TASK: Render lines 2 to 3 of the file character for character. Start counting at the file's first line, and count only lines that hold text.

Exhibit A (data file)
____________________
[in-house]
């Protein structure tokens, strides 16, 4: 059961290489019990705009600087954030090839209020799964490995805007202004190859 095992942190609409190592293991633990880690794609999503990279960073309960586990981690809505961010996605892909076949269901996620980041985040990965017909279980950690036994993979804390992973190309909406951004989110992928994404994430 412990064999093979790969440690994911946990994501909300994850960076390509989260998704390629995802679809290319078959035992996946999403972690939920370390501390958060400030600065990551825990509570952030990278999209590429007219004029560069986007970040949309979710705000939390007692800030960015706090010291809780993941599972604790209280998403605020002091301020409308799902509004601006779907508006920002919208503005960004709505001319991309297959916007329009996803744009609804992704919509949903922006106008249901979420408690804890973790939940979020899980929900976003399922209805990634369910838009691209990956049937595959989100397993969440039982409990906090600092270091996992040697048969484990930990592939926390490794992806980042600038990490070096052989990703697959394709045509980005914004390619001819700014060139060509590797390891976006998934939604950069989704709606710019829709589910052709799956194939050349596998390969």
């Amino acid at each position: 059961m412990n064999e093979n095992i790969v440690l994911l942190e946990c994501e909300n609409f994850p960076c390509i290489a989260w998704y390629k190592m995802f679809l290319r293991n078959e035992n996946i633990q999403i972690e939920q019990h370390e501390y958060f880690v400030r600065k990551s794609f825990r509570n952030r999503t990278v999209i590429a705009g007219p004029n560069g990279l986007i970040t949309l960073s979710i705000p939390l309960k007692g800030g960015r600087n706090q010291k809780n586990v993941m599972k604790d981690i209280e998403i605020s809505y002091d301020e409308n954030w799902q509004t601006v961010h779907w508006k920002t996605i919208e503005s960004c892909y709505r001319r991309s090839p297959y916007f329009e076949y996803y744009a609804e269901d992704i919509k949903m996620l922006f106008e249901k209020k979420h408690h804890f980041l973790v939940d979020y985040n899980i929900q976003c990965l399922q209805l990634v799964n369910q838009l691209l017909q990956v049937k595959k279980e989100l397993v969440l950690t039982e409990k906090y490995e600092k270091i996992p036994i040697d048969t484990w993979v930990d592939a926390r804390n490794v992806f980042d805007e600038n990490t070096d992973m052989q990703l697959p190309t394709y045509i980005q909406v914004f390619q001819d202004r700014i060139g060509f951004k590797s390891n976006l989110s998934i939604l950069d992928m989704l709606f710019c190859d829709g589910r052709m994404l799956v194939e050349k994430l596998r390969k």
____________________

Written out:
């Protein structure tokens, strides 16, 4: 059961290489019990705009600087954030090839209020799964490995805007202004190859 095992942190609409190592293991633990880690794609999503990279960073309960586990981690809505961010996605892909076949269901996620980041985040990965017909279980950690036994993979804390992973190309909406951004989110992928994404994430 412990064999093979790969440690994911946990994501909300994850960076390509989260998704390629995802679809290319078959035992996946999403972690939920370390501390958060400030600065990551825990509570952030990278999209590429007219004029560069986007970040949309979710705000939390007692800030960015706090010291809780993941599972604790209280998403605020002091301020409308799902509004601006779907508006920002919208503005960004709505001319991309297959916007329009996803744009609804992704919509949903922006106008249901979420408690804890973790939940979020899980929900976003399922209805990634369910838009691209990956049937595959989100397993969440039982409990906090600092270091996992040697048969484990930990592939926390490794992806980042600038990490070096052989990703697959394709045509980005914004390619001819700014060139060509590797390891976006998934939604950069989704709606710019829709589910052709799956194939050349596998390969």
């Amino acid at each position: 059961m412990n064999e093979n095992i790969v440690l994911l942190e946990c994501e909300n609409f994850p960076c390509i290489a989260w998704y390629k190592m995802f679809l290319r293991n078959e035992n996946i633990q999403i972690e939920q019990h370390e501390y958060f880690v400030r600065k990551s794609f825990r509570n952030r999503t990278v999209i590429a705009g007219p004029n560069g990279l986007i970040t949309l960073s979710i705000p939390l309960k007692g800030g960015r600087n706090q010291k809780n586990v993941m599972k604790d981690i209280e998403i605020s809505y002091d301020e409308n954030w799902q509004t601006v961010h779907w508006k920002t996605i919208e503005s960004c892909y709505r001319r991309s090839p297959y916007f329009e076949y996803y744009a609804e269901d992704i919509k949903m996620l922006f106008e249901k209020k979420h408690h804890f980041l973790v939940d979020y985040n899980i929900q976003c990965l399922q209805l990634v799964n369910q838009l691209l017909q990956v049937k595959k279980e989100l397993v969440l950690t039982e409990k906090y490995e600092k270091i996992p036994i040697d048969t484990w993979v930990d592939a926390r804390n490794v992806f980042d805007e600038n990490t070096d992973m052989q990703l697959p190309t394709y045509i980005q909406v914004f390619q001819d202004r700014i060139g060509f951004k590797s390891n976006l989110s998934i939604l950069d992928m989704l709606f710019c190859d829709g589910r052709m994404l799956v194939e050349k994430l596998r390969k």